More importantly, it appears that Scott, as fire chief, with Healy, helped to formulate the policy. Such action would be within the chief's responsibility. See G. L. c. 31, Sections 34, 61 (1986 ed.). See also Nolan v. Police Comm'r of Boston, 383 Mass. 625 , 630 (1981) (police commissioner has duty to oversee performance of police officers). Thus, the defendant Scott is immune for his development and implementation of the urinalysis policy, in so far as Duarte's claim rests on a violation of the Privacy Act.
4. Conclusion. For the above reasons both defendants are immune from liability arising out of their adoption and implementation of the urinalysis policy. Duarte's claims against the defendants under the Civil Rights Act and the Privacy Act are to be dismissed.
[Note 1] Thomas V. Scott. The amended complaint names Robert W. Healy in his official capacity, "as he is City Manager of the City of Cambridge," whereas it appears to name Thomas V. Scott in his individual capacity, although the plaintiff bases his complaint on the actions of Thomas V. Scott in his capacity as the chief of the Cambridge fire department. This apparent distinction plays no part in our disposition of this case. No claim against the city of Cambridge is asserted under G. L. c. 258 (Massachusetts Tort Claims Act).
[Note 2] The case is properly before us because of the importance of determining immunity issues early if immunity is to serve one of its primary purposes: to protect public officials from harassing litigation. See Breault v. Chairman of the Bd. of Fire Comm'rs of Springfield, 401 Mass. 26 , 30-31 (1987), cert. denied sub nom. Forastiere v. Breault, 485 U.S. 906 (1988).
[Note 3] We consider in part 3, infra, the separate question whether the defendants' acts were discretionary under our common law. Cf. Dobos v. Driscoll, supra at 646 & n.6 (noting the difference between discretionary functions under the Massachusetts Tort Claims Act and under Section 1983).
[Note 4] Our recent decision in Horsemen's Benevolent & Protective Ass'n, supra, held that random drug testing by urinalysis of race track personnel is not permissible under art. 14. The case does not determine whether urine testing of such emergency personnel as fire fighters would be permissible within the discretion of public officials. See also the recent United States Supreme Court opinions on the subject, e.g., Skinner v. Railway Labor Executives' Ass'n, U.S. (1989) (109 S. Ct. 1402 ); National Treasury Employees Union v. Von Raab, U.S. (1989) (109 S. Ct. 1384 ).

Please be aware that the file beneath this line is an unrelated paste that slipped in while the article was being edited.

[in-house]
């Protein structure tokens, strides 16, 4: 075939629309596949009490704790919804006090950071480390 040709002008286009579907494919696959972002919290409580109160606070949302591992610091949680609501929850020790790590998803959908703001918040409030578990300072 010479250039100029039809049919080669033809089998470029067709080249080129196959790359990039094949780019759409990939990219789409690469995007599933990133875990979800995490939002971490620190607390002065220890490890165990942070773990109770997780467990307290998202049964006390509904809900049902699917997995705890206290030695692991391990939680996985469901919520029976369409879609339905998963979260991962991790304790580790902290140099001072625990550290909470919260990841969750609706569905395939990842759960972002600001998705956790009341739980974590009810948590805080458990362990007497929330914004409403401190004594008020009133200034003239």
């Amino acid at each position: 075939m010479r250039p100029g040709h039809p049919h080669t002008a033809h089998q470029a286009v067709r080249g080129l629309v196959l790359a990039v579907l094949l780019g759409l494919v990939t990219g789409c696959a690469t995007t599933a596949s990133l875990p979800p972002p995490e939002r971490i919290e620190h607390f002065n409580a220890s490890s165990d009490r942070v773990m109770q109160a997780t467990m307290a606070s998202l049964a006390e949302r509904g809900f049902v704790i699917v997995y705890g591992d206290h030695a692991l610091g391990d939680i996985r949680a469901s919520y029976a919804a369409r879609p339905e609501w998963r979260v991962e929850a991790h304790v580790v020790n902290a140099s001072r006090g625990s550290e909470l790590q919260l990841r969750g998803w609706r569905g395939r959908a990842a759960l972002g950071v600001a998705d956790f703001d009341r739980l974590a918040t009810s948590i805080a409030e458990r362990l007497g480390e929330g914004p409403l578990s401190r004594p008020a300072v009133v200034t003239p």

[Note 5] We held in Gildea v. Ellershaw, supra at 820, as follows:
"Upon full consideration of all of the judicial precedents cited above, and of others too numerous to cite, we hold that the law of the Commonwealth should be, and therefore is, that if a public officer, other than a judicial officer, is either authorized or required, in the exercise of his judgment and discretion, to make a decision and to perform acts in the making of that decision, and the decision and acts are within the scope of his duty, authority and jurisdiction, he is not liable for negligence or other error in the making of that decision, at the suit of a private individual claiming to have been damaged thereby. This rule is presently limited to public officers acting in good faith, without malice and without corruption." (Footnotes omitted.)
We note also that whether the drug test here involved would be considered an unreasonable invasion of privacy in violation of G. L. c. 214, Section 1B, is dubious, in light of our recent decision in Bally v. Northeastern Univ., supra at 720-721.